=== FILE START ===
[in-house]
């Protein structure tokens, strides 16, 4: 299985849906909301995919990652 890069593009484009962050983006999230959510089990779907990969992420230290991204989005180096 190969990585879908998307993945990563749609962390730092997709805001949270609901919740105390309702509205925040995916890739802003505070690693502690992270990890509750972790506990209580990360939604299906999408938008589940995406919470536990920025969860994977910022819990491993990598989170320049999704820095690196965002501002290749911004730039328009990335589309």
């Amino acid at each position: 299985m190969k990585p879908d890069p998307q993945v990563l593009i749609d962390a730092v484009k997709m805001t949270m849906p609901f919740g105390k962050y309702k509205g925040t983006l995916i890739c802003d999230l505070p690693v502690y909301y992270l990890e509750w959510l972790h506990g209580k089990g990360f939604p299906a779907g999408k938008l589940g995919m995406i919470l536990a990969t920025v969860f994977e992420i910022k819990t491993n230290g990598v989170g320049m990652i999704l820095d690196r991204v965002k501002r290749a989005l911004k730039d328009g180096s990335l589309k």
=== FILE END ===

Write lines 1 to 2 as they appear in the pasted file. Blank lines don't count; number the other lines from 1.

[in-house]
């Protein structure tokens, strides 16, 4: 299985849906909301995919990652 890069593009484009962050983006999230959510089990779907990969992420230290991204989005180096 190969990585879908998307993945990563749609962390730092997709805001949270609901919740105390309702509205925040995916890739802003505070690693502690992270990890509750972790506990209580990360939604299906999408938008589940995406919470536990920025969860994977910022819990491993990598989170320049999704820095690196965002501002290749911004730039328009990335589309």